Quote for Today: Leah Hager Cohen

 

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The truth beyond the fetish’s glimmering mirage is the relationship of laborer to product; it is the social account of how that object came to be. In this view every commodity, beneath the mantle of its price tag, is a hieroglyph ripe for deciphering, a riddle whose solution lies in the story of the worker who made it and the conditions under which it was made.

Leah Hager Cohen, Glass, Paper, Beans: Revolutions on the Nature and Value of Ordinary Things

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Quote for Today: Barbara Kingsolver

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I do understand that they fall when I’m least able to pay attention because poems fall not from a tree, really, but from the richly pollinated boughs of an ordinary life, buzzing, as lives do, with clamor and glory. They are easy to miss but everywhere: poetry just is, whether we revere it or try to put it in prison. It is elementary grace, communicated from one soul to another.
Barbara Kingsolver, Small Wonder

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Quote for Today: Maurice Maeterlinck

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There needs be but so little to encourage beauty in our soul; so little to awaken the slumbering angels; or perhaps is there no need of awakening — it is enough that we lull them not to sleep. It requires more effort to fall, perhaps, than to rise. Can we, without putting constraint upon ourselves, confine our thoughts to everyday things at times when the sea stretches before us, and we are face to face with the night? And what soul is there but knows that it is ever confronting the sea, ever in presence of an eternal night? Did we but dread beauty less it would come about that nought else in life would be visible; for in reality it is beauty that underlies everything, it is beauty alone that exists.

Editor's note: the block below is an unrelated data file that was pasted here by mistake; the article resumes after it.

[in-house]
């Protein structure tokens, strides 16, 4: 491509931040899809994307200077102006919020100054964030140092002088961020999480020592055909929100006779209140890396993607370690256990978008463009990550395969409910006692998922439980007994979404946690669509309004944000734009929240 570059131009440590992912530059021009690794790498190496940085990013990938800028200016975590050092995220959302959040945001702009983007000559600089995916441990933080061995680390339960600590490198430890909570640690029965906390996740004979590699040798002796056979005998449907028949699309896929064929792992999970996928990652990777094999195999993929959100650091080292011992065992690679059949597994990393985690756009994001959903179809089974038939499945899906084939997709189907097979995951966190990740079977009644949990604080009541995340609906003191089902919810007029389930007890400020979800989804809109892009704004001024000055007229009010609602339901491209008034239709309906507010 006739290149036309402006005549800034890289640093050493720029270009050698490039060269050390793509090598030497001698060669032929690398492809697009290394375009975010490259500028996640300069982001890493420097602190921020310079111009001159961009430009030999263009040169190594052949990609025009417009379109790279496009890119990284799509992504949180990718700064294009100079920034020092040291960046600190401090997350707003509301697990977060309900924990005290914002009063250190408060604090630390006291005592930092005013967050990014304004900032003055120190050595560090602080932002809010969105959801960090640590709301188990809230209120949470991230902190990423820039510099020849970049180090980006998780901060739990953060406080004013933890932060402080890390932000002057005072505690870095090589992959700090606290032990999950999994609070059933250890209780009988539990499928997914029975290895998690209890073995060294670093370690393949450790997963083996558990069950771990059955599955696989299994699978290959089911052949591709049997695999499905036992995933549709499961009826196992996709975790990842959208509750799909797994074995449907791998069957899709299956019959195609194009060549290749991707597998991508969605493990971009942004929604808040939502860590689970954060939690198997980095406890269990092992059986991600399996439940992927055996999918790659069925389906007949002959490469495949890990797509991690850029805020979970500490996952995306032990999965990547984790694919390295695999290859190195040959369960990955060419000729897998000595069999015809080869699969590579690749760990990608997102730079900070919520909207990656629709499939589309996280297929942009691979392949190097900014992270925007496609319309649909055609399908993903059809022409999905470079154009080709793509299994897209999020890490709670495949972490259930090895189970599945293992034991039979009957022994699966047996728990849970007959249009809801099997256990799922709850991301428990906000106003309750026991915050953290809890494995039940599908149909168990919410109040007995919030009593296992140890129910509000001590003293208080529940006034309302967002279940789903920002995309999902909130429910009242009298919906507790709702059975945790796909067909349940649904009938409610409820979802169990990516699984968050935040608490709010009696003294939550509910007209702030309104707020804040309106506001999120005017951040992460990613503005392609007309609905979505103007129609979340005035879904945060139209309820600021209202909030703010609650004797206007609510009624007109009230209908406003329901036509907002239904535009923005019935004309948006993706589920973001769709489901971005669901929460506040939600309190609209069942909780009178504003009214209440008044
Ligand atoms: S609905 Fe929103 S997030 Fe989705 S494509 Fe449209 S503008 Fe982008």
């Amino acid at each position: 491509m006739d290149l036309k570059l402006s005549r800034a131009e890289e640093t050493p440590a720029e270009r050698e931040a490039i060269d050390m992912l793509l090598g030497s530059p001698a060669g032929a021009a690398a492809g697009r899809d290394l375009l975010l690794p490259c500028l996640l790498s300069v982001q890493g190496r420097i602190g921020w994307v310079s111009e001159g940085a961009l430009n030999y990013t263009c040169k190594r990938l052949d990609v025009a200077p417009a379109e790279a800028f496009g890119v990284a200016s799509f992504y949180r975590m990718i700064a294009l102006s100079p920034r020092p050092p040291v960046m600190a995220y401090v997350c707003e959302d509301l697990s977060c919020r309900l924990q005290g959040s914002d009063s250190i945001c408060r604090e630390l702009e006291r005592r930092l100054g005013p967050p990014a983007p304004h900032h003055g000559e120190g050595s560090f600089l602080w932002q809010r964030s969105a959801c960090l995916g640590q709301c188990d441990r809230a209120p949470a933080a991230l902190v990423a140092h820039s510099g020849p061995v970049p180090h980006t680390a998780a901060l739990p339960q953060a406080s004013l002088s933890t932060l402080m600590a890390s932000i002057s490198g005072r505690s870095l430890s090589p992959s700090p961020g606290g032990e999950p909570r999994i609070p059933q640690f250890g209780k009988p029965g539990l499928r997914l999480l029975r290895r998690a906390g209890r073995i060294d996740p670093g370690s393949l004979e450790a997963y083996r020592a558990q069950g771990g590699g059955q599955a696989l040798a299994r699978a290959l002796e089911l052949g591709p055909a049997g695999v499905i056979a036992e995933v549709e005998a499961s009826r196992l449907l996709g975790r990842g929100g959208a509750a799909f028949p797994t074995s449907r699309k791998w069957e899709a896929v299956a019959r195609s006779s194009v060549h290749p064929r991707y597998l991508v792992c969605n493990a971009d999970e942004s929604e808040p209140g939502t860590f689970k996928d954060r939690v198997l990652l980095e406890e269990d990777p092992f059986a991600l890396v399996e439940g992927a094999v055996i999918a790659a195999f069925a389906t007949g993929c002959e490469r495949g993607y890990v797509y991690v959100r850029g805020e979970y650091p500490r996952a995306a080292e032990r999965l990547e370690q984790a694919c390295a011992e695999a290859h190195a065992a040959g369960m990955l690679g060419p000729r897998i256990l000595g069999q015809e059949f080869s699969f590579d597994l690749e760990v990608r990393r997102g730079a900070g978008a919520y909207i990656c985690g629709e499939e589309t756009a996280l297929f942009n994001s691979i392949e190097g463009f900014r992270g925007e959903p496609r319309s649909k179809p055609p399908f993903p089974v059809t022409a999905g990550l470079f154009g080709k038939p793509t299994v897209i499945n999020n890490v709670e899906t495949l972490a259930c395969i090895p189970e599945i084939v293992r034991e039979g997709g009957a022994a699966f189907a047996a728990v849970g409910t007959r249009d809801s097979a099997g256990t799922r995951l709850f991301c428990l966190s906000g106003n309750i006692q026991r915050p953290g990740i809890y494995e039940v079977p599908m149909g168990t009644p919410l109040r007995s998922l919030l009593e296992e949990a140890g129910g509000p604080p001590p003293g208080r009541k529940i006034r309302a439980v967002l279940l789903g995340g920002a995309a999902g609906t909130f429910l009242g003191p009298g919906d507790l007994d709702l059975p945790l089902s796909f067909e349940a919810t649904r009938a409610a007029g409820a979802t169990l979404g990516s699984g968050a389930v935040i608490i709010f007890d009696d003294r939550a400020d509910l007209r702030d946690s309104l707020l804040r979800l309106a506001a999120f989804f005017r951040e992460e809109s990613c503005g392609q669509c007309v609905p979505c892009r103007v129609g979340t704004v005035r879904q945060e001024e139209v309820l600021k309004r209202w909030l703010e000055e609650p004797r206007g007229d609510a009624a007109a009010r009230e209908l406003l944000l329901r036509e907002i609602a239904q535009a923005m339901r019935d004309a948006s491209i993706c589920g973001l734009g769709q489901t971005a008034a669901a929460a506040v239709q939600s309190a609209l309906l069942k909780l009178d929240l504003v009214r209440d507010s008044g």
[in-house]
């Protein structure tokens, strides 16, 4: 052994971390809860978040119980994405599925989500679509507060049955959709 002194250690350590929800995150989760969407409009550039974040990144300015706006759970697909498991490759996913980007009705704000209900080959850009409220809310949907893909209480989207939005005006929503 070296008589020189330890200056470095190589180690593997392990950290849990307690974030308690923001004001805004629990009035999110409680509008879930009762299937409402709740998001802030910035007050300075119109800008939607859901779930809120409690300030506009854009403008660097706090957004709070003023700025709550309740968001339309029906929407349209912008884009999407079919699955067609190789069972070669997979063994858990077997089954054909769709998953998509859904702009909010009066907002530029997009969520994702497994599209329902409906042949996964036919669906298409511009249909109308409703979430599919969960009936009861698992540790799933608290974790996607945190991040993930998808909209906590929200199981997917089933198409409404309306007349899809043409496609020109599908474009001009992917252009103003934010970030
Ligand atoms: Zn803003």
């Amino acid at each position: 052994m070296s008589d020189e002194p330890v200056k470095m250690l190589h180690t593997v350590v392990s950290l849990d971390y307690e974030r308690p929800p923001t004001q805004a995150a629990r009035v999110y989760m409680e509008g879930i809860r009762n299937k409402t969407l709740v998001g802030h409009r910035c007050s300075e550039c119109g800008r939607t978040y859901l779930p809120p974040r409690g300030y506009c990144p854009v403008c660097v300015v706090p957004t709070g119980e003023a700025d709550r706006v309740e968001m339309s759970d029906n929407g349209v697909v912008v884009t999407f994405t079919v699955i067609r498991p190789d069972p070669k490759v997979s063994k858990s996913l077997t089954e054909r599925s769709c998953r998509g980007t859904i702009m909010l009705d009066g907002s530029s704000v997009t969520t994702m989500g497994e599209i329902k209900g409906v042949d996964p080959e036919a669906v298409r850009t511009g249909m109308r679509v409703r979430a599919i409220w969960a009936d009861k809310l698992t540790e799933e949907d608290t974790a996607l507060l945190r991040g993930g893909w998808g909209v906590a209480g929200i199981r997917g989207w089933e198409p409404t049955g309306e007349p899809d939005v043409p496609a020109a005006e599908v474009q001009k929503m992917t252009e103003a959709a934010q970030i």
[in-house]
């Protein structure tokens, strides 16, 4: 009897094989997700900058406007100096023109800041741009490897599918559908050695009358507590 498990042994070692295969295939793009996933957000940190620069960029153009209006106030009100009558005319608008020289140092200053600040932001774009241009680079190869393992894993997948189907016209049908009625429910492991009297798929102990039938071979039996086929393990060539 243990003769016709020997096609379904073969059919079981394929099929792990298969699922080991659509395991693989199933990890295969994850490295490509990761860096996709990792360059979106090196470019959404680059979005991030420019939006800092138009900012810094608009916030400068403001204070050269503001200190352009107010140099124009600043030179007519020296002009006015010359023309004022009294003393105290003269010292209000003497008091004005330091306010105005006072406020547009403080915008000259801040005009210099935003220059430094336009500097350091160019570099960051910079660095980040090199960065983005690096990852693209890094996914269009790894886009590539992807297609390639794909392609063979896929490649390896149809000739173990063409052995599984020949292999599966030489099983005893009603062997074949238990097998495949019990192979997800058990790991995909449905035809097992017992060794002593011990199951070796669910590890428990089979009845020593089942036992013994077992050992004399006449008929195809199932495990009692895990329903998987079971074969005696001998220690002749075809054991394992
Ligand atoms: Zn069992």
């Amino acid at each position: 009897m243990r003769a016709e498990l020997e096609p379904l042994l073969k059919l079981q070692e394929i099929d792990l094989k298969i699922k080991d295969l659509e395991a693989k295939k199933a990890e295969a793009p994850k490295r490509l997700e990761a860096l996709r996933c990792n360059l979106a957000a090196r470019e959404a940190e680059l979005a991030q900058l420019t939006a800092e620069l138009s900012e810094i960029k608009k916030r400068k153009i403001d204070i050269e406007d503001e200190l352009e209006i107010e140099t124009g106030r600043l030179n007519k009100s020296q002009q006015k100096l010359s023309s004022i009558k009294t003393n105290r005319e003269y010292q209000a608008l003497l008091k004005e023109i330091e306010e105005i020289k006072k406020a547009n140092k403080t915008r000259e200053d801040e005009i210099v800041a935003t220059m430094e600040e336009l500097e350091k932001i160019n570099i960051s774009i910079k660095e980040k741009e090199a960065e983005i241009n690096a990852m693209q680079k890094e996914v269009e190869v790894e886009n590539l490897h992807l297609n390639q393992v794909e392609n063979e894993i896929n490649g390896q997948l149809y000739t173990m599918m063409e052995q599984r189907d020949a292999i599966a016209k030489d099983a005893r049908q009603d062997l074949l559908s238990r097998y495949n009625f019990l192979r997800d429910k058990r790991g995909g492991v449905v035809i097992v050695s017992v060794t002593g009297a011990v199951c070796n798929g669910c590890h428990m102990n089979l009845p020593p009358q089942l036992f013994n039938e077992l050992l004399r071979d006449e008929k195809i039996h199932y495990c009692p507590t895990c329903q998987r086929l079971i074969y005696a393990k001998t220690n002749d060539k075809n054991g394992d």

Maurice Maeterlinck, The Inner Beauty”

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Quote for Today: Anne Michaels

Public Domain Image via the US Department of Agriculture

Public Domain Image via the US Department of Agriculture

When my parents were liberated, four years before I was born, they found that the ordinary world outside the camp had been eradicated. There was no more simple meal, no thing was less than extraordinary: a fork, a mattress, a clean shirt, a book. Not to mention such things that can make one weep: an orange, meat and vegetables, hot water. There was no ordinariness to return to, no refuge from the blinding potency of things, an apple screaming its sweet juice.
― Anne MichaelsFugitive Pieces

Quote for Today: Jean Cocteau

Core (Cored Sculpture), Isamu Noguchi Noguchi Museum. Long Island City, Queens, New York, USA

Core (Cored Sculpture), Isamu Noguchi, 1978 Noguchi Museum, Long Island City, Queens, New York, USA, Image by Katherine McDaniel

Take a commonplace, clean it and polish it, light it so that it produces the same effect of youth and freshness and originality and spontaneity as it did originally, and you have done a poet’s job. The rest is literature.

Jean Cocteau

Quote for the Day: Terry Pratchett

Public Domain Image via Pixabay

Public Domain Image via Pixabay

It’s a popular fact that 90 percent of the brain is not used and, like most popular facts, it is wrong. . . . It is used. One of its functions is to make the miraculous seem ordinary, to turn the unusual into the usual. Otherwise, human beings, faced with the daily wondrousness of everything, would go around wearing a stupid grin, saying “Wow,” a lot. Part of the brain exists to stop this from happening.

Terry PratchettSmall Gods